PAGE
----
• Maintain paperless processes for all contracting activities.
  • Target is 90% of IT hardware procurements (i.e. laptops, tablets, desktops, and towers) to use common-use procurement instruments.
  • Target is that 90% of copy paper, commercial printing and/or envelopes meet established environmental criteria.
All key officials in Corporate Administrative Services include performance commitments that support green procurement or sustainable operations.

All procurement processes are now administered electronically.
Results: 100%
All IT hardware procurements were through common-use procurement instruments that include environmental criteria.
Results: 100%
All commercial printing met established environmental criteria. All copy paper purchased contained 30% recycled content.
Results: 100%
All key officials who comprise the former Corporate Administrative Services Division have performance commitments that support green procurement or sustainable operations.
Results: 100%

FSDS: Incorporating environmental considerations into purchasing decisions motivates suppliers to reduce the environmental impact of the goods and services they deliver, and their supply chains.
SDG: Target 12.7
Support for green procurement will be strengthened, including guidance, tools and training for public service employees Continue to ensure that decisions-makers, material management and specialists in procurement have the necessary training and awareness to support green procurement.

Starting Point: 100% of current specialists in procurement and material management have completed training on green procurement.
Performance Indicator: Certificate of completion from CSPS.
Target: Maintain 100% completion rate.

All procurement and material management specialists have completed training in green procurement.
Results: 100%
FSDS: Incorporating environmental considerations into purchasing decisions motivates suppliers to reduce the environmental impact of the goods and services they deliver, and their supply chains.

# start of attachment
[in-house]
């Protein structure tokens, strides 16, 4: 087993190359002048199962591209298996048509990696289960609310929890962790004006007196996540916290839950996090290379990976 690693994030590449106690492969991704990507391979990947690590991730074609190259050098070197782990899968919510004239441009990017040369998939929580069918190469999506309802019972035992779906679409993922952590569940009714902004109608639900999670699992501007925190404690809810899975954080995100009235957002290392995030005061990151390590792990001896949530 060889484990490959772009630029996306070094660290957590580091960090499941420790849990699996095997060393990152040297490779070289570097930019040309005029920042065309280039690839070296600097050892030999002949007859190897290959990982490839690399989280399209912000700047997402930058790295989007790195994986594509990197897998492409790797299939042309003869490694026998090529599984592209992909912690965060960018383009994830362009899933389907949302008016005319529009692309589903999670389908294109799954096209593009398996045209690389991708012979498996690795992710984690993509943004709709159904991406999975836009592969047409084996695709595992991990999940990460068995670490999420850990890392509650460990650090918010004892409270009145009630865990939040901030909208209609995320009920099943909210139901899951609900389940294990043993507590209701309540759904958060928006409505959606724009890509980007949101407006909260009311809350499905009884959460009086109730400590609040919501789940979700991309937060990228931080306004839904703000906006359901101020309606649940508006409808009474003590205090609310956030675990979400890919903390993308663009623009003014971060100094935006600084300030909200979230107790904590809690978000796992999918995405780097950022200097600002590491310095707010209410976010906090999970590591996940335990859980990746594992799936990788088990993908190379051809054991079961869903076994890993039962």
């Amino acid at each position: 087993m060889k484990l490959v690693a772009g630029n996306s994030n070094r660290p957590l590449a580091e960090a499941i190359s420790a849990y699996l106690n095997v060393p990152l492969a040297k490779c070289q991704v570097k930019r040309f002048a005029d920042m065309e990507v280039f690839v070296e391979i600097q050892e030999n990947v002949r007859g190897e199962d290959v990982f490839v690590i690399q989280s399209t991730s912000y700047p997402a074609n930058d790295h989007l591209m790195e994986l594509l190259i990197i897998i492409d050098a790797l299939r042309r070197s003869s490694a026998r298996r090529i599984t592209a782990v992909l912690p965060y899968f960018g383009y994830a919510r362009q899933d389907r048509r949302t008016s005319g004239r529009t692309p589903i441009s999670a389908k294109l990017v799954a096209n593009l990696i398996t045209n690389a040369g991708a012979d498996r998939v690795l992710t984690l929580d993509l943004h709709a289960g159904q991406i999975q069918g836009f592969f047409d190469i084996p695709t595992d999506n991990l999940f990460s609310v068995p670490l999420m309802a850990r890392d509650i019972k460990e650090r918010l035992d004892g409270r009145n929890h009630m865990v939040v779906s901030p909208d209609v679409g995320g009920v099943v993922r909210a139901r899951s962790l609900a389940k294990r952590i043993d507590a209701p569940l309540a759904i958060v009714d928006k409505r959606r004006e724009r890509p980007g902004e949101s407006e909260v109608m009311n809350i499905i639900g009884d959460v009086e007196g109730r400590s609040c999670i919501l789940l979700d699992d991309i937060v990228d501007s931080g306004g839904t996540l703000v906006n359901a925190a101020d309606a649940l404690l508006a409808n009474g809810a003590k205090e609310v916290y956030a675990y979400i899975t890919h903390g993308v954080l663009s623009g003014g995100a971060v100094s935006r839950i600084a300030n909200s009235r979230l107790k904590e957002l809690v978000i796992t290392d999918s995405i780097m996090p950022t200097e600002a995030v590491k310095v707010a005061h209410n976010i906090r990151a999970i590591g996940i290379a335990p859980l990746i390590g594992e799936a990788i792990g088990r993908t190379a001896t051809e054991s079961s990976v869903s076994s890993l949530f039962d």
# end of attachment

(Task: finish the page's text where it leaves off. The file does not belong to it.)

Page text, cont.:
SDG: Target 12.7

Context: Effective Action on Climate Change

The Ministers of Environment and Climate Change and Transport lead on this goal. Pricing carbon pollution across the country is a central component of the Pan-Canadian Framework on Clean Growth and Climate Change. The Department of Finance Canada is responsible for the policy underpinning the federal fuel charge and for calculating the Climate Action Incentive payment amounts that, once specified by the Minister of Finance, enable the Canada Revenue Agency to return the bulk of the direct proceeds from the fuel charge to individuals and families in affected provinces through these payments.

In addition to pricing carbon pollution, the Department of Finance Canada contributes to a low-carbon economy by providing tax incentives to adopt lower-emitting vehicles. Budget 2019 introduced immediate expensing for eligible new on-road zero-emission vehicles and on March 2, 2020, the Government announced its intention to extend this incentive to used on-road zero-emission vehicles and to include new and used off-road zero-emission vehicles and automotive equipment. These measures complement carbon pricing and zero emission vehicle sales targets, which can lead to additional reductions in greenhouse gases and air pollutants.

Effective Action on Climate Change: A low-carbon economy contributes to limiting global average temperature rise to well below two degrees Celsius and supports efforts to limit the increase to 1.5 degrees Celsius

Table 2
Effective Action on Climate Change

FSDS target(s)
FSDS contributing action(s) Corresponding departmental action(s) Starting point(s)
Performance indicator(s)
Target(s)
Results achieved Contribution by each departmental result to the FSDS goal and target
By 2030, reduce Canada's total GHG emissions by 30%, relative to 2005 emission levels Support businesses and Canadians in taking action to reduce greenhouse gas emissions Oversee the fuel charge component of the federal carbon pollution pricing system that applies in provinces and territories upon request, and in provinces and territories that do not have in place a carbon pricing system that meets the federal stringency requirements. Starting point: The Government released for consultation draft legislative proposals related to the federal carbon pricing system in January 2018.
Performance indicator: Carbon pricing applies broadly across Canada, in accordance with the federal stringency requirements, as assessed by Environment and Climate Change Canada.
Target: TheGreenhouse Gas Pollution Pricing Actis maintained and Fuel Charge Regulations are implemented.
During 2021-22, the fuel charge applied in Ontario, Manitoba, Saskatchewan, Alberta, Yukon and Nunavut.